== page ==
Psychotherapy is a process of self-discovery and understanding with a view to minimizing and preventing difficulties from occurring or continuing.  The ultimate goal of psychotherapy is to help a person understand both long-term and short-term goals that he or she wants to achieve and to find ways to help achieve those goals in healthy and fulfilling ways.  Often in psychotherapy, the therapist and client will examine both personal and situational factors that contribute to a difficulty and collaboratively find and practice more effective ways of achieving those goals.

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What approach to psychotherapy does Marilyn use?
Marilyn’s approach to psychotherapy is grounded in Adlerian theory, an approach that emphasizes choice, goals, and action.  From this foundation, Marilyn uses a variety of modalities and techniques in her treatment approach depending on individual client needs. Some common techniques are based in Adlerian theory, and include cognitive, behavioural, and drama and art techniques. As each individual is unique , Marilyn works togther with each client to maintain an optimal individual approach to therapeutic change. For more information about Marilyn's approach to psychotherapy, click here.

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What does it mean to use an Adlerian approach?

An Adlerian approach is based on the work of Alfred Adler, a contemporary of Sigmund Freud. According to this approach, we are all striving for significance, striving to be important in some way, and what is significant or important is different for each of us. As we strive for short-term and long-term goals, we may use methods to achieve our goals that are not as effective as we think they are or as effective as they used to be. Therapy from this view, then, involves finding more effective and satisfying ways of meeting our goals.

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How long does psychotherapy take?

There is no single answer to this question. The duration of psychotherapy can depend on a number of factors and is linked to the willingness of a client to explore issues in therapy. Some issues may be resolved after a few weeks while others may take more than two years to fully resolve. Most issues are resolved within a year. Throughout the course of therapy, the goals of therapy are revisited so that a client can better appreciate therapeutic progress and to help remain focused on the therapeutic goals, which have been mutually decided on between therapist and client.

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What are the benefits of psychotherapy?

On a fundamental level, resolving issues in therapy results in a decrease in disturbing symptoms and an increase in overall level of satisfaction. Clients typically report that family and intimate relationships are more satisfying and that communication is enhanced. After resolving issues in therapy, clients tend to see things from a new and healthier perspective than they once did. It is not uncommon for this new perspective to be so different from the previous outlook on life that the phrase "Was I really like that?" often can be heard as issues become resolved.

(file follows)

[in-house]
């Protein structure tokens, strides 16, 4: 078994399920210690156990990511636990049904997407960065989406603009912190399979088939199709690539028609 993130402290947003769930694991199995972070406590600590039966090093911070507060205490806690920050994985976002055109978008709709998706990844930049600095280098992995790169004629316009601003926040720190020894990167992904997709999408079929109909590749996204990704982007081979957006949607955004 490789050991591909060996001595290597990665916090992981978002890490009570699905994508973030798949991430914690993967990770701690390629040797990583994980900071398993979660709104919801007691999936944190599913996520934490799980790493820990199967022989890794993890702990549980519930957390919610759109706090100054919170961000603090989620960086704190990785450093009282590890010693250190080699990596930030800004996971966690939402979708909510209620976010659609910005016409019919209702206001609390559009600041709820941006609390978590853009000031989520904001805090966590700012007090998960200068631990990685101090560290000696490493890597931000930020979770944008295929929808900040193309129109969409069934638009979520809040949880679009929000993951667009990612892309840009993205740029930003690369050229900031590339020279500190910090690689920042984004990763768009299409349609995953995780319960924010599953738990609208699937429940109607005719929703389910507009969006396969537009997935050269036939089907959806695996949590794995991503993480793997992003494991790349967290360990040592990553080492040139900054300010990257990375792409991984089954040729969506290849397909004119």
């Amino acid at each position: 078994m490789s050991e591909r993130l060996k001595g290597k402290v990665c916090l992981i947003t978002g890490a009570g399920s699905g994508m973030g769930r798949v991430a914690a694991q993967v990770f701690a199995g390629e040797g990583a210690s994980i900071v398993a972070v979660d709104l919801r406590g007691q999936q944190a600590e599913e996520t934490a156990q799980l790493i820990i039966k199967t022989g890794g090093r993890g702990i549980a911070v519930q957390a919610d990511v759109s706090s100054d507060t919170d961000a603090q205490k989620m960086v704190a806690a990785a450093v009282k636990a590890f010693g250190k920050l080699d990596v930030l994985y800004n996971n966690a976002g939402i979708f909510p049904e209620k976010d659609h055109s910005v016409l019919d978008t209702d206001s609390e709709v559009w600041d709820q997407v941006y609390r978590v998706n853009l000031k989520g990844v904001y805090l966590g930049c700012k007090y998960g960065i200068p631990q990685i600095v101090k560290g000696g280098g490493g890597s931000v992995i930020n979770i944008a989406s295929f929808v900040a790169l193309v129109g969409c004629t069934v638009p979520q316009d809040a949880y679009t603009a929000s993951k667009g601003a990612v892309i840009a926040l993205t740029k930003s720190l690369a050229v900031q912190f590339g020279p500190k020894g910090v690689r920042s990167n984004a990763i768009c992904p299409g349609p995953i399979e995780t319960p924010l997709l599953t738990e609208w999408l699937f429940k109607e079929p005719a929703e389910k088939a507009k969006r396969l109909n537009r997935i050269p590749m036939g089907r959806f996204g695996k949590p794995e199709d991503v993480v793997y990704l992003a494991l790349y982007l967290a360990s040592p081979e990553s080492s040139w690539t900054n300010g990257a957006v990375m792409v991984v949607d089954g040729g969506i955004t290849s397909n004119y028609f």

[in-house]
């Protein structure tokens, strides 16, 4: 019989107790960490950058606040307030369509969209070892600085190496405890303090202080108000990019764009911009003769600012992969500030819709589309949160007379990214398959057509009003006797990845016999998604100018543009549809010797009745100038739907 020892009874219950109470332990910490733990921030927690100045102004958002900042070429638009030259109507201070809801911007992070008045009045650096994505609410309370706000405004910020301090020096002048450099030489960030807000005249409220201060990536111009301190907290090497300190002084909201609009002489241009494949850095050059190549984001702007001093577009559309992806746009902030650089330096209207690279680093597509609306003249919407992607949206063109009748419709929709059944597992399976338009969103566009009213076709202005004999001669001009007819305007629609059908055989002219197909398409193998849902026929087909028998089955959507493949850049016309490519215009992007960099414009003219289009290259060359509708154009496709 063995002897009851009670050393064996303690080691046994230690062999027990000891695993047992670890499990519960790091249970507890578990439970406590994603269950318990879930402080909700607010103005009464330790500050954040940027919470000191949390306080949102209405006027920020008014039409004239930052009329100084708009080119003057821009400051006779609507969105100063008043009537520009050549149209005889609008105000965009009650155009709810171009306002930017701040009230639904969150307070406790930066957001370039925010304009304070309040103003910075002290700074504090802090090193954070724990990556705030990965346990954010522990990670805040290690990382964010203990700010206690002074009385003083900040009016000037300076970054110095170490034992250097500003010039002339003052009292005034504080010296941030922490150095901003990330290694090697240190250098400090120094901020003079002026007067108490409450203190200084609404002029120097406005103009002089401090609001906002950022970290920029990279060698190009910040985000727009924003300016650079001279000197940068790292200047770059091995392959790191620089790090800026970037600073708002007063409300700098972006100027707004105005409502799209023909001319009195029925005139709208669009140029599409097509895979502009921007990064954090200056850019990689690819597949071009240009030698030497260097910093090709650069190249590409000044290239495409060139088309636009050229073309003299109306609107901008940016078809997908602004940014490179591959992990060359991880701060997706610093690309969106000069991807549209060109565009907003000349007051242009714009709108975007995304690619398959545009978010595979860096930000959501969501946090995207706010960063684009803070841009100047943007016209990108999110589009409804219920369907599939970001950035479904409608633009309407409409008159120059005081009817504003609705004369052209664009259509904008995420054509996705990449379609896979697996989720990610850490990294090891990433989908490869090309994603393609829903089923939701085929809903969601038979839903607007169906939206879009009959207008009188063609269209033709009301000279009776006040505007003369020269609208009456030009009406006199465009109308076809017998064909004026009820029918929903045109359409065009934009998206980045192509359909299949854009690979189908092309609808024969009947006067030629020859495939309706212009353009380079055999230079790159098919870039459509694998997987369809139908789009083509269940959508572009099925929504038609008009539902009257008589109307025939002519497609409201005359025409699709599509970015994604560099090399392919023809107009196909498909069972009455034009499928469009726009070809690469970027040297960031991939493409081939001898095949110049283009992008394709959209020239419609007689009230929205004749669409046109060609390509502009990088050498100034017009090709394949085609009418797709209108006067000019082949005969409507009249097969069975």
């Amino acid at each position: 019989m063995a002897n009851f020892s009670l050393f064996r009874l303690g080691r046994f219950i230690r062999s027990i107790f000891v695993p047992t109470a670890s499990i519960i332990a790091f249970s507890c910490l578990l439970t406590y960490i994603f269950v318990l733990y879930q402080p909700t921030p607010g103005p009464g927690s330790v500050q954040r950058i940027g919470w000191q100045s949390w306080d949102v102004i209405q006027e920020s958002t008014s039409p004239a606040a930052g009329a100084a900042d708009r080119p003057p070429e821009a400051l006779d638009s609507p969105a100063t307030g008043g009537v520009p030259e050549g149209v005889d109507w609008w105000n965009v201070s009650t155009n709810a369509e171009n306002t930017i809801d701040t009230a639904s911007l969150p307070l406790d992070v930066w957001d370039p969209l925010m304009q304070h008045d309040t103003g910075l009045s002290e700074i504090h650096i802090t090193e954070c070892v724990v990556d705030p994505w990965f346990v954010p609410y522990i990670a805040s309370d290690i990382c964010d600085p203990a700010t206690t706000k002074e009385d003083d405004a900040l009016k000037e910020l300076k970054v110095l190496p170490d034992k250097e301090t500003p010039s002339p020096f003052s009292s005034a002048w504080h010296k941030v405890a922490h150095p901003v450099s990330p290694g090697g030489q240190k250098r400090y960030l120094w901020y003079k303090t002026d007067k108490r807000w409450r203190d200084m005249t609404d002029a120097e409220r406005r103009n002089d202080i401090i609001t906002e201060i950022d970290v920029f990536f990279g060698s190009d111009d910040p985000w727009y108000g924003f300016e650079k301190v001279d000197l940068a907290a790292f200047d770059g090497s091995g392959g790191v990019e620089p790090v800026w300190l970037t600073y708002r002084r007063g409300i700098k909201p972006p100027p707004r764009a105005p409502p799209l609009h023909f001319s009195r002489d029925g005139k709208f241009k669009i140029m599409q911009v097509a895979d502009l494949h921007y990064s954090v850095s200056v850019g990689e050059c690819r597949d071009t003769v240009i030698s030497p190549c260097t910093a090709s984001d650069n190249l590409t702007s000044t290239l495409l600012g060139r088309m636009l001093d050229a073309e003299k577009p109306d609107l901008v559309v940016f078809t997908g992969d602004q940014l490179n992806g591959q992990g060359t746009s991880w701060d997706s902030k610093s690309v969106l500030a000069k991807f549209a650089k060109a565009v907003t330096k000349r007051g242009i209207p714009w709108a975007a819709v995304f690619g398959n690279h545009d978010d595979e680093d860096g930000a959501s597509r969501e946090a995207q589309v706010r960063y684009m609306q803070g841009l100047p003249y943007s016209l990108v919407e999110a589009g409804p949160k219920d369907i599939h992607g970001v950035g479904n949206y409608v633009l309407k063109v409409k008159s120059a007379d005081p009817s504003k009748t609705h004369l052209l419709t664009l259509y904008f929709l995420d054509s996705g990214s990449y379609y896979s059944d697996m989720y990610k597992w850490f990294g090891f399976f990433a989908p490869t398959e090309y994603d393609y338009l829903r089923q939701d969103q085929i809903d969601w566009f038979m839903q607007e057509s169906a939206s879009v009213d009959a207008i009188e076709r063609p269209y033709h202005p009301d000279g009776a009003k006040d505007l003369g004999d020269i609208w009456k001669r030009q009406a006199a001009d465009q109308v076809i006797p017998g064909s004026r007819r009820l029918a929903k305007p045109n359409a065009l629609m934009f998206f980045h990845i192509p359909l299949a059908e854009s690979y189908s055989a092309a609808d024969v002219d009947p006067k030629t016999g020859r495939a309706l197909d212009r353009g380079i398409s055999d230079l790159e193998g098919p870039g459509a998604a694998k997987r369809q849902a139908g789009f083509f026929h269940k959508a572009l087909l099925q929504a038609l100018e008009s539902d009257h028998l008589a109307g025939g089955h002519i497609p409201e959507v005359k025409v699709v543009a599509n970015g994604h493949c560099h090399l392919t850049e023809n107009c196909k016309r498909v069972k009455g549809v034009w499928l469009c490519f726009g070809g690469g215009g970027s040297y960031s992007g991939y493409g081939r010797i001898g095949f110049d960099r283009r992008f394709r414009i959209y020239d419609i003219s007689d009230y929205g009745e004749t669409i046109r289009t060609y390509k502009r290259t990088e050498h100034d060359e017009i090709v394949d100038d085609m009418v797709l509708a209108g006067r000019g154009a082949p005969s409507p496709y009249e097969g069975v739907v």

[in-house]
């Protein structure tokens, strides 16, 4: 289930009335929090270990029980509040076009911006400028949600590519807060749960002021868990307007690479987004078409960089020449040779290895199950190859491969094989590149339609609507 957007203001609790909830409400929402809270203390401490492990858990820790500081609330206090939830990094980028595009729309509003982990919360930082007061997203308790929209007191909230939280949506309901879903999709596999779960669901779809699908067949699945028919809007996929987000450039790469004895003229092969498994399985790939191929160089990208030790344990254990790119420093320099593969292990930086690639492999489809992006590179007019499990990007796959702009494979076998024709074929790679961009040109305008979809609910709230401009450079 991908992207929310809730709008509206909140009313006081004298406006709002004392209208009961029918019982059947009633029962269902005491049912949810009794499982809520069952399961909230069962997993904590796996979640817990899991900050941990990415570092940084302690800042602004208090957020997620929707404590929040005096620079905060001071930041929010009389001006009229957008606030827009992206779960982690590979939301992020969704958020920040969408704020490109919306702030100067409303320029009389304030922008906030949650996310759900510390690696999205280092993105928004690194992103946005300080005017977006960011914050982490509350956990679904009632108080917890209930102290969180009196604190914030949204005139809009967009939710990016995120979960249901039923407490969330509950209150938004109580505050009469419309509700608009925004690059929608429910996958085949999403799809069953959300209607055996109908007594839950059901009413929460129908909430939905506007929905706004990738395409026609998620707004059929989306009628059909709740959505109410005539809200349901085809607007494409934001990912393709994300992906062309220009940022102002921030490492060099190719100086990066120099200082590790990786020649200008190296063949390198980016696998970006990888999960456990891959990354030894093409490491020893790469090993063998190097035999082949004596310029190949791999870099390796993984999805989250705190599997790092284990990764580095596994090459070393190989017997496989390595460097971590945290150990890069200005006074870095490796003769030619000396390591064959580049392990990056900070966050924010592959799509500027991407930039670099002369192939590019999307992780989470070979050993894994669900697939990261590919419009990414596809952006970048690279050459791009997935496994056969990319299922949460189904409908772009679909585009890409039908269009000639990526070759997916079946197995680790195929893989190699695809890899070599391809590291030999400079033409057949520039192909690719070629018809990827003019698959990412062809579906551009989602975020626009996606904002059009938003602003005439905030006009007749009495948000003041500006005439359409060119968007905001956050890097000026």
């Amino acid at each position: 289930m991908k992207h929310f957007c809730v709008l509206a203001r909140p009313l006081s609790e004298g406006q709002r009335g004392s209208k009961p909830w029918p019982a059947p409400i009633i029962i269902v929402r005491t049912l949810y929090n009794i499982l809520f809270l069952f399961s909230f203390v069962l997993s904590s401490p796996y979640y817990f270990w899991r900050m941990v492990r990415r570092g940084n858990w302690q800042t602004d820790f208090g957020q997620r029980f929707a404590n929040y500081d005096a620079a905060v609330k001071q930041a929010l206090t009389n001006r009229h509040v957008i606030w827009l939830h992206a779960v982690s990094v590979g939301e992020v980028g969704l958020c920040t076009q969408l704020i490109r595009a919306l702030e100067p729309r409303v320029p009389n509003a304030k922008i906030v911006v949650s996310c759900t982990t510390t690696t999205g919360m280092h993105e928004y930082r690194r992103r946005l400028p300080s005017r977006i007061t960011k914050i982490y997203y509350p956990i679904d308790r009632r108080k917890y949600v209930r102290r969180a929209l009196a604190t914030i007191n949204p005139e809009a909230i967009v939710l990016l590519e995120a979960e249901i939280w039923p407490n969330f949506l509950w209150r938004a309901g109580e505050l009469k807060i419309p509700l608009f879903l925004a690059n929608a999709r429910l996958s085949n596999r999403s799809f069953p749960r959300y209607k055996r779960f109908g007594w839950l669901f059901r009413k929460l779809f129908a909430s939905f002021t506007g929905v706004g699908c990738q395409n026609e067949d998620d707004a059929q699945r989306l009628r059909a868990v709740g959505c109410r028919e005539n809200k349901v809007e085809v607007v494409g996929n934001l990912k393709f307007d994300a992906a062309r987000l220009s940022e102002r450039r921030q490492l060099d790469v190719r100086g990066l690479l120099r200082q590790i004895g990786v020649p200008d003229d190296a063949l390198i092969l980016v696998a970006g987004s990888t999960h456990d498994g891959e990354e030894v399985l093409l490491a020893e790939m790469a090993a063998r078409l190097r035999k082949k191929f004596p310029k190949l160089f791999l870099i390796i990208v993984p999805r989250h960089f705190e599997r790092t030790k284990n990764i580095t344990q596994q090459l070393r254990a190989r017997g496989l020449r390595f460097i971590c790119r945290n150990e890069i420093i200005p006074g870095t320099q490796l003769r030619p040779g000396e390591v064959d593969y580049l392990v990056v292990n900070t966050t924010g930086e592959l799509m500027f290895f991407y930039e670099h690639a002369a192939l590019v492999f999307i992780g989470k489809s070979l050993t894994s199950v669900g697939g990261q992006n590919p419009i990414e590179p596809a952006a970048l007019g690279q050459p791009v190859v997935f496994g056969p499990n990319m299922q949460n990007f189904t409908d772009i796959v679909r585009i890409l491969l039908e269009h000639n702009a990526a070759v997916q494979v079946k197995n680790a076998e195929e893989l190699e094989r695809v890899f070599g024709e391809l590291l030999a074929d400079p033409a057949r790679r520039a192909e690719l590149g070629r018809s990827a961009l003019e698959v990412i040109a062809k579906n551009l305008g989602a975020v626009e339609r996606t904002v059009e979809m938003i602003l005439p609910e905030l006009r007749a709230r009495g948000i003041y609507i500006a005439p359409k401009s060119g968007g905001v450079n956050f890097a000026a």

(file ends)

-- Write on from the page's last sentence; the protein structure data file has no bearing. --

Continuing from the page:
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Do I need to be on medication?

It is possible that prescription or non-prescription medication may help to alleviate some symptoms. However, only a medical doctor can prescribe medications, and your doctor also can recommend any non-prescription medications that could assist you. Medications are most useful over the short term, though. Long-term changes are best accomplished through psychotherapy. Using medications and receiving psychotherapy often are used together so that immediate difficulties are addressed so that the underlying repair work can take place.

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What is the difference between psychotherapy and counselling?

Psychotherapy examines personal factors that contribute to difficulties. These factors can include examining patterns in thoughts or behaviours, and understanding how inappropriate or disturbing thoughts, behaviours, and feelings are maintained. Changes achieved through psychotherapy tend to be long-lasting.
Counselling looks at factors in a situation or environment that contribute to difficulties. Examples of issues addressed in counselling could include time management, communication with family members, and stress management techniques.
Psychotherapy and counselling often go hand in hand. The reality of many situations is that both personal and situational factors contribute to a presenting problem, and so it is beneficial to examine both aspects throughout the course of therapy.

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What are the elements of treating eating disorders?

Treating eating disorders typically involves four aspects:

Individual psychotherapy
One-on-one individual sessions are used to explore underlying issues that contribute to and maintain the eating disorder. More effective ways of meeting current goals are addressed and investigated in a safe and supportive environment.
Couple or family counselling
When appropriate or helpful, a spouse or significant other may be a part of the therapy session. This can serve a number of purposes, including allowing either person an opportunity to explore issues or concerns with his or her loved one present. These sessions also may allow the client and therapist to be more aware of relationship dynamics that may contribute to the eating disorder.
Meal planning
Part of recovery from an eating disorder involves learning healthy eating habits. Meal planning is an integral component of a comprehensive eating disorder treatment program.
Contact with medical doctor
Depending on the severity of the eating disorder, the therapist may need to speak to a client's medical doctor to receive information or gain a better understanding of the client's medical situation insofar as it may impact on the eating disorder. A therapist can only speak to a client's medical doctor about that client's situation with expressed written permission from the client.